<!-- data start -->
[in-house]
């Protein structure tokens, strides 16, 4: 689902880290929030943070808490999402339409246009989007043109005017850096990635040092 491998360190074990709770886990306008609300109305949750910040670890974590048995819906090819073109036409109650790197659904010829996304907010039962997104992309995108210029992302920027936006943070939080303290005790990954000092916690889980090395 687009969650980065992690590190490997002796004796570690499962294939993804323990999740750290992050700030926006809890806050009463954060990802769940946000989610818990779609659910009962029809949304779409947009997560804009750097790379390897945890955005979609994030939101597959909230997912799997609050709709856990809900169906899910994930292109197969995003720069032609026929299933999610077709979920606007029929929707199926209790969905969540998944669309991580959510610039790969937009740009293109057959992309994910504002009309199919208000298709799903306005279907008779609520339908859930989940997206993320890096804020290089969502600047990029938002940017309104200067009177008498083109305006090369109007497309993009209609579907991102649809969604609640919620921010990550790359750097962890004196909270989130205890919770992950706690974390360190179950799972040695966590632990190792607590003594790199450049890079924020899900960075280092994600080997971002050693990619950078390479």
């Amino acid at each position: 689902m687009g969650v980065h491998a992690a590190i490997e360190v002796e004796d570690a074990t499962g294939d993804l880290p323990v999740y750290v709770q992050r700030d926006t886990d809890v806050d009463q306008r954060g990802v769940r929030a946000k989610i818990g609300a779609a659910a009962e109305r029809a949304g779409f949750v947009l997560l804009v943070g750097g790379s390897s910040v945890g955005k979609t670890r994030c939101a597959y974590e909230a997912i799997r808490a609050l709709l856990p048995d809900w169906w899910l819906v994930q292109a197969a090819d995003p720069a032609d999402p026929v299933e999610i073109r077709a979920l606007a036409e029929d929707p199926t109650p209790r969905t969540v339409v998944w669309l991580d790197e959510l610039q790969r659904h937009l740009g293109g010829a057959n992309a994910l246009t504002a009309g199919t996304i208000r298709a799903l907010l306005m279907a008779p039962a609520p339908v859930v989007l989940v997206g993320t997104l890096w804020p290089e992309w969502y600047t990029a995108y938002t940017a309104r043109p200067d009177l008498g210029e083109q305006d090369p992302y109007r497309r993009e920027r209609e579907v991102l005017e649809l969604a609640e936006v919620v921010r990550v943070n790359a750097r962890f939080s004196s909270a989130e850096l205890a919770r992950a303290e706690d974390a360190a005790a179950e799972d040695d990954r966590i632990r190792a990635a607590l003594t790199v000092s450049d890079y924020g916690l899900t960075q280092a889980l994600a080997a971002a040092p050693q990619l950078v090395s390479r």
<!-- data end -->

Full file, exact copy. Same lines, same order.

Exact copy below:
[in-house]
């Protein structure tokens, strides 16, 4: 689902880290929030943070808490999402339409246009989007043109005017850096990635040092 491998360190074990709770886990306008609300109305949750910040670890974590048995819906090819073109036409109650790197659904010829996304907010039962997104992309995108210029992302920027936006943070939080303290005790990954000092916690889980090395 687009969650980065992690590190490997002796004796570690499962294939993804323990999740750290992050700030926006809890806050009463954060990802769940946000989610818990779609659910009962029809949304779409947009997560804009750097790379390897945890955005979609994030939101597959909230997912799997609050709709856990809900169906899910994930292109197969995003720069032609026929299933999610077709979920606007029929929707199926209790969905969540998944669309991580959510610039790969937009740009293109057959992309994910504002009309199919208000298709799903306005279907008779609520339908859930989940997206993320890096804020290089969502600047990029938002940017309104200067009177008498083109305006090369109007497309993009209609579907991102649809969604609640919620921010990550790359750097962890004196909270989130205890919770992950706690974390360190179950799972040695966590632990190792607590003594790199450049890079924020899900960075280092994600080997971002050693990619950078390479």
């Amino acid at each position: 689902m687009g969650v980065h491998a992690a590190i490997e360190v002796e004796d570690a074990t499962g294939d993804l880290p323990v999740y750290v709770q992050r700030d926006t886990d809890v806050d009463q306008r954060g990802v769940r929030a946000k989610i818990g609300a779609a659910a009962e109305r029809a949304g779409f949750v947009l997560l804009v943070g750097g790379s390897s910040v945890g955005k979609t670890r994030c939101a597959y974590e909230a997912i799997r808490a609050l709709l856990p048995d809900w169906w899910l819906v994930q292109a197969a090819d995003p720069a032609d999402p026929v299933e999610i073109r077709a979920l606007a036409e029929d929707p199926t109650p209790r969905t969540v339409v998944w669309l991580d790197e959510l610039q790969r659904h937009l740009g293109g010829a057959n992309a994910l246009t504002a009309g199919t996304i208000r298709a799903l907010l306005m279907a008779p039962a609520p339908v859930v989007l989940v997206g993320t997104l890096w804020p290089e992309w969502y600047t990029a995108y938002t940017a309104r043109p200067d009177l008498g210029e083109q305006d090369p992302y109007r497309r993009e920027r209609e579907v991102l005017e649809l969604a609640e936006v919620v921010r990550v943070n790359a750097r962890f939080s004196s909270a989130e850096l205890a919770r992950a303290e706690d974390a360190a005790a179950e799972d040695d990954r966590i632990r190792a990635a607590l003594t790199v000092s450049d890079y924020g916690l899900t960075q280092a889980l994600a080997a971002a040092p050693q990619l950078v090395s390479r």